Meeting News

Repeated tear break-up increases ocular irritation

SAN ANTONIO – Research from Deborah Antwi and colleagues suggests that repeated tear film instability alters the sensory threshold of the ocular surface.

She presented her group’s findings at the American Academy of Optometry annual meeting.

“We hypothesized that tear film instability stimulates and alters the response of underlying corneal sensory neurons, resulting in increased symptoms of ocular irritation,” Antwi said.

Detection thresholds were determined for 25 subjects who underwent cool, mechanical and chemical stimuli, using a Belmonte esthesiometer before, immediately after and 30 minutes after subjects completed 10 consecutive sustained tear exposure (STARE) trials.

During STARE trials, subjects kept the tested eye open as long as possible, to induce tear break-up and thinning.

Researchers calculated tear break-up as the percentage of tear break-up within the exposed cornea area.

Thresholds (mean ± SEM) before, immediately after STARE and 30 minutes later were 61.20 ± 4.94, 58.73 ± 4.54 and 52.40 ± 3.77 to cool, 39.53 ± 4.25, 40.27 ± 3.95 and 41.40 ± 3.49% CO2 to chemical and 82.70 ± 7.48, 67.53 ± 5.95 and 58.47 ± 3.83 to mechanical stimuli, according to the study.

Researchers found a significant difference between mechanical thresholds; before was significantly higher than immediately after and 30 minutes after.

Patient questionnaire scores before, immediately after STARE and 30 minutes later were 1.96 ± 1.05, 15.92 ± 2.14 and 5.16 ± 1.26, respectively.

Antwi said the increases in scores were significant immediately after staring for both visits.

Those with large changes in mechanical threshold had total area break-up of 7.24%, while subjects with minimal changes in threshold had total area break-up of 0.86%, occurring at more random locations within the exposed corneal area.

She suggested that larger areas of repeated tear break-up stimulate ocular surface neurons and are associated with an increase in symptoms and alterations in sensory thresholds.

Further, STARE trials induced tear break-up or extensive tear thinning in all subjects, with mechanical thresholds most affected.

Antwi concluded that stimulation of ocular surface polymodal nociceptors, possibly by local spikes of hyperosmolarity or surface drying within tear break-up, contributed to the changes in mechanical thresholds. – by Abigail Sutton

Reference:

Antwi D, et al. Does repeated tear breakup affect sensory thresholds? Presented at: American Academy of Optometry annual meeting; San Antonio; November 7 – 10, 2018.

Disclosure: Antwi reports no relevant financial disclosures.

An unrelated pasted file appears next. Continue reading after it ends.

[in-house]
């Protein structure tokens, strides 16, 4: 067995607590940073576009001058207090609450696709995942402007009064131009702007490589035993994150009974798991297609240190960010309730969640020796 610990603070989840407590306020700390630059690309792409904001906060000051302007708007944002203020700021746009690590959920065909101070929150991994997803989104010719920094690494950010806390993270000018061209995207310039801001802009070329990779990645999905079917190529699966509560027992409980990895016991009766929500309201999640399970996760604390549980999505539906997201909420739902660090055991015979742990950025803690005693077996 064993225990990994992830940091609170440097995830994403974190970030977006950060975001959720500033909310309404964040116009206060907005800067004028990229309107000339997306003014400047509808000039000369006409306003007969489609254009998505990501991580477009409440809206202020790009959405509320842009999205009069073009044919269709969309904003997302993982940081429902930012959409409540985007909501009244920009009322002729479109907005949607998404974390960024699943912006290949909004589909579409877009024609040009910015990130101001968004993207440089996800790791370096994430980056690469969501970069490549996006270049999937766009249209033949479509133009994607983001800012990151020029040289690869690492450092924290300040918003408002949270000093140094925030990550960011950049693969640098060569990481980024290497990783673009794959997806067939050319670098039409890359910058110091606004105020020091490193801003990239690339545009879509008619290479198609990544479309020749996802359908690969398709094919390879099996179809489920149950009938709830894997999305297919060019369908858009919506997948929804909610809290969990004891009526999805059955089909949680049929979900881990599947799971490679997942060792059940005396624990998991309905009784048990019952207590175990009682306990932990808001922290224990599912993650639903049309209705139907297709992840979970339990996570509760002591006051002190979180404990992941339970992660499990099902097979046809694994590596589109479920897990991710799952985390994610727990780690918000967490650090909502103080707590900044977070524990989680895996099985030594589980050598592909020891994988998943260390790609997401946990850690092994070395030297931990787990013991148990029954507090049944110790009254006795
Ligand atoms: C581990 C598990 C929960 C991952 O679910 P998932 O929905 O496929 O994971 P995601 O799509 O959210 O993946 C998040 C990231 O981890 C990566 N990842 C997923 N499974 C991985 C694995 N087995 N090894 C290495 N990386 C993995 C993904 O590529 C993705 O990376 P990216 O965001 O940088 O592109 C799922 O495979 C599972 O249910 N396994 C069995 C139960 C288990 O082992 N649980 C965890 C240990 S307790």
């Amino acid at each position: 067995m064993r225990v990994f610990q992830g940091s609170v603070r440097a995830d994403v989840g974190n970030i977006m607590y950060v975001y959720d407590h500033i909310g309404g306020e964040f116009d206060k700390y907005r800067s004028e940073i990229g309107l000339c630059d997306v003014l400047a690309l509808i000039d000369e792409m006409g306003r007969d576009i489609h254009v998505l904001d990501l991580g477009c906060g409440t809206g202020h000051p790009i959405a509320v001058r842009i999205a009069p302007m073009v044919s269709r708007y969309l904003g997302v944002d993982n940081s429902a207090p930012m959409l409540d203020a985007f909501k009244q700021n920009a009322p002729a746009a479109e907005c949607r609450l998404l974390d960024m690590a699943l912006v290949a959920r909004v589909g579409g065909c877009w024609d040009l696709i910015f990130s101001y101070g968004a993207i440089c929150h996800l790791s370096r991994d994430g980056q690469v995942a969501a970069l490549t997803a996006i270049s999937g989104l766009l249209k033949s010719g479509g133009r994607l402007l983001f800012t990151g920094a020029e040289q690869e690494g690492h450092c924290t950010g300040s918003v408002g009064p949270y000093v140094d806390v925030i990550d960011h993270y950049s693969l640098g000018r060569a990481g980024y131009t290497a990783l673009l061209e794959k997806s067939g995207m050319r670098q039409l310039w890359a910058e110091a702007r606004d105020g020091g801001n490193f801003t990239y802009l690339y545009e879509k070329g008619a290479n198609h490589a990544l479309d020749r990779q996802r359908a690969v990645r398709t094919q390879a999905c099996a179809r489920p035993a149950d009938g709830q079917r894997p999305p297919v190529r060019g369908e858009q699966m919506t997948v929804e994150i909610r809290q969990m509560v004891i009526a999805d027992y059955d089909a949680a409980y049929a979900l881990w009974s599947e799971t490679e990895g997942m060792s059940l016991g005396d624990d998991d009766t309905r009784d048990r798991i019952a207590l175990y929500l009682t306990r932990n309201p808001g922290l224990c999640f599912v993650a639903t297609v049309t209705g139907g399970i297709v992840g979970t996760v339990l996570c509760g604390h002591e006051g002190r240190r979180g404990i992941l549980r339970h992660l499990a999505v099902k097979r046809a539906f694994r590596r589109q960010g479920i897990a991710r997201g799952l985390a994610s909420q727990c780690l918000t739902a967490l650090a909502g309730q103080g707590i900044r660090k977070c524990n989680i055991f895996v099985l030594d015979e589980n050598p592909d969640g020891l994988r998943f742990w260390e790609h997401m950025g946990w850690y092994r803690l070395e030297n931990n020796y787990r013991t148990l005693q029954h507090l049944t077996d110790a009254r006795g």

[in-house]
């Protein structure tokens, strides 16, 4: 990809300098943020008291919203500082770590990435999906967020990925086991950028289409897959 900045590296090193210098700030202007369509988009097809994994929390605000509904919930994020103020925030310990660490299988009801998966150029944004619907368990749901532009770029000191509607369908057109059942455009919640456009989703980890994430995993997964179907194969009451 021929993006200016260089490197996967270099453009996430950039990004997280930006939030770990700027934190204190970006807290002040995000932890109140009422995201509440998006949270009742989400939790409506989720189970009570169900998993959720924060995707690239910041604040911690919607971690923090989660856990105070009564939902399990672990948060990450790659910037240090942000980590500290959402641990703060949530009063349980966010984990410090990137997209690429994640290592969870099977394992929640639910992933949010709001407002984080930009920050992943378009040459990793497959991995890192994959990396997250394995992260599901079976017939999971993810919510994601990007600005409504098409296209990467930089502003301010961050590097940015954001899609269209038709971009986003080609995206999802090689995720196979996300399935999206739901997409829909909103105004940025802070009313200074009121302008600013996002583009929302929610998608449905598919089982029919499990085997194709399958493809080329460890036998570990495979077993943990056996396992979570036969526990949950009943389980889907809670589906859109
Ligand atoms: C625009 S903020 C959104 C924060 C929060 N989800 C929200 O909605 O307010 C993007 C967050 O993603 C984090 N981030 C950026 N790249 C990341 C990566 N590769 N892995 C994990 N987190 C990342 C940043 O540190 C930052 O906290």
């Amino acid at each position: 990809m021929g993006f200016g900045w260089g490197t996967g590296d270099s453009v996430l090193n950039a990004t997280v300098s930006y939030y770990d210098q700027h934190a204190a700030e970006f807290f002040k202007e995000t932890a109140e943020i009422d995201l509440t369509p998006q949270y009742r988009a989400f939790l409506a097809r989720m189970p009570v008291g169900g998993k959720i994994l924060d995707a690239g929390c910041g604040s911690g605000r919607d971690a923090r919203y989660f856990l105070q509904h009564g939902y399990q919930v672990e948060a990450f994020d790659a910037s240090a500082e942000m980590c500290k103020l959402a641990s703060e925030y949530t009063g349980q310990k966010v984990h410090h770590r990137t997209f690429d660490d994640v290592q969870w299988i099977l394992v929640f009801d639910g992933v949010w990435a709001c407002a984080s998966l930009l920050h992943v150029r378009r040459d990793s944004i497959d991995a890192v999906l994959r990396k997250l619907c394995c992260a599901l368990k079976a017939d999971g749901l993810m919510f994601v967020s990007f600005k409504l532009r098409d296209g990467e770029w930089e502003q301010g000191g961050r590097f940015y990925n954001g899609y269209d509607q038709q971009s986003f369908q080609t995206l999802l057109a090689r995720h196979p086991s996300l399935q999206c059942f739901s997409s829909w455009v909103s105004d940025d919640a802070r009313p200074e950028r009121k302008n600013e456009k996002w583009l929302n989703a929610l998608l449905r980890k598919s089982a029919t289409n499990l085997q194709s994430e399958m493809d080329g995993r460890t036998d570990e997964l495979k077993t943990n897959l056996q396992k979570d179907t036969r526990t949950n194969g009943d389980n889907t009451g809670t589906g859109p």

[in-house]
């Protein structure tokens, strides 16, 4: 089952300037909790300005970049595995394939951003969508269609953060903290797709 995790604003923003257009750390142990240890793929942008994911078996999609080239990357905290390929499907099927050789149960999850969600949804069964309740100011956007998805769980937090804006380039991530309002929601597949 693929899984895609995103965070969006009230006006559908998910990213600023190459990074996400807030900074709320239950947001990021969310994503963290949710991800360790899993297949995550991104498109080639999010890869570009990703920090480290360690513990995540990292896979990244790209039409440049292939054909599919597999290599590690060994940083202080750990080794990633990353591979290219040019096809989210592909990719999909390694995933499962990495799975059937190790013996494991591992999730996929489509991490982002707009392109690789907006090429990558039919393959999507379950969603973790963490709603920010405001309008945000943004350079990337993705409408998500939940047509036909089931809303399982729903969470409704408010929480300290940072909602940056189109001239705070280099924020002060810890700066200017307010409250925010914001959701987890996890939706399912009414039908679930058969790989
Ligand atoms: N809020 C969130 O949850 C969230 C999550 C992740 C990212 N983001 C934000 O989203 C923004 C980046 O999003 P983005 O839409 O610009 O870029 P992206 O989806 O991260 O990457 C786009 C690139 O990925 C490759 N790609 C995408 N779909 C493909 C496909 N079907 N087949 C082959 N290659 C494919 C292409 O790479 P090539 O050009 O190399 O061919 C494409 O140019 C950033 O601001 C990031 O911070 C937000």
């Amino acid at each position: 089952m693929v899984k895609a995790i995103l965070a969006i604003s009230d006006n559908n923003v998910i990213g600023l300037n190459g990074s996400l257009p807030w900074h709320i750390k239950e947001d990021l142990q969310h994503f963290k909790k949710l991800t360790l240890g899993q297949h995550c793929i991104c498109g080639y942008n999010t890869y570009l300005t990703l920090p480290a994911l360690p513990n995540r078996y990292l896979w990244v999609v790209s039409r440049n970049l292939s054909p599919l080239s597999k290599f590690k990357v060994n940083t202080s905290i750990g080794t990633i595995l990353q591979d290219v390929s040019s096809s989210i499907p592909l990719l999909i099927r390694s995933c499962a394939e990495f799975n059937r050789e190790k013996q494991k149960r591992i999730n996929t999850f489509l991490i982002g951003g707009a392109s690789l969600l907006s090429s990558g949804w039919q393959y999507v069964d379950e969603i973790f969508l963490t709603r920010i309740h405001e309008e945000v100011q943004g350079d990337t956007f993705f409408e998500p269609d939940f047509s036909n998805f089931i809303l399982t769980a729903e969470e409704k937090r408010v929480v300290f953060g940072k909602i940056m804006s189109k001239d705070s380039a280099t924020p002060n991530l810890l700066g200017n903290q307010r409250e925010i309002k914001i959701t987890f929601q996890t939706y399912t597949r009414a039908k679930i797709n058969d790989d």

SAN ANTONIO – Research from Deborah Antwi and colleagues suggests that repeated tear film instability alters the sensory threshold of the ocular surface.

She presented her group’s findings at the American Academy of Optometry annual meeting.

“We hypothesized that tear film instability stimulates and alters the response of underlying corneal sensory neurons, resulting in increased symptoms of ocular irritation,” Antwi said.

Detection thresholds were determined for 25 subjects who underwent cool, mechanical and chemical stimuli, using a Belmonte esthesiometer before, immediately after and 30 minutes after subjects completed 10 consecutive sustained tear exposure (STARE) trials.

During STARE trials, subjects kept the tested eye open as long as possible, to induce tear break-up and thinning.

Researchers calculated tear break-up as the percentage of tear break-up within the exposed cornea area.

Thresholds (mean ± SEM) before, immediately after STARE and 30 minutes later were 61.20 ± 4.94, 58.73 ± 4.54 and 52.40 ± 3.77 to cool, 39.53 ± 4.25, 40.27 ± 3.95 and 41.40 ± 3.49% CO2 to chemical and 82.70 ± 7.48, 67.53 ± 5.95 and 58.47 ± 3.83 to mechanical stimuli, according to the study.

Researchers found a significant difference between mechanical thresholds; before was significantly higher than immediately after and 30 minutes after.

Patient questionnaire scores before, immediately after STARE and 30 minutes later were 1.96 ± 1.05, 15.92 ± 2.14 and 5.16 ± 1.26, respectively.

Antwi said the increases in scores were significant immediately after staring for both visits.

Those with large changes in mechanical threshold had total area break-up of 7.24%, while subjects with minimal changes in threshold had total area break-up of 0.86%, occurring at more random locations within the exposed corneal area.

She suggested that larger areas of repeated tear break-up stimulate ocular surface neurons and are associated with an increase in symptoms and alterations in sensory thresholds.

Further, STARE trials induced tear break-up or extensive tear thinning in all subjects, with mechanical thresholds most affected.

Antwi concluded that stimulation of ocular surface polymodal nociceptors, possibly by local spikes of hyperosmolarity or surface drying within tear break-up, contributed to the changes in mechanical thresholds. – by Abigail Sutton

Reference:

Antwi D, et al. Does repeated tear breakup affect sensory thresholds? Presented at: American Academy of Optometry annual meeting; San Antonio; November 7 – 10, 2018.

Disclosure: Antwi reports no relevant financial disclosures.

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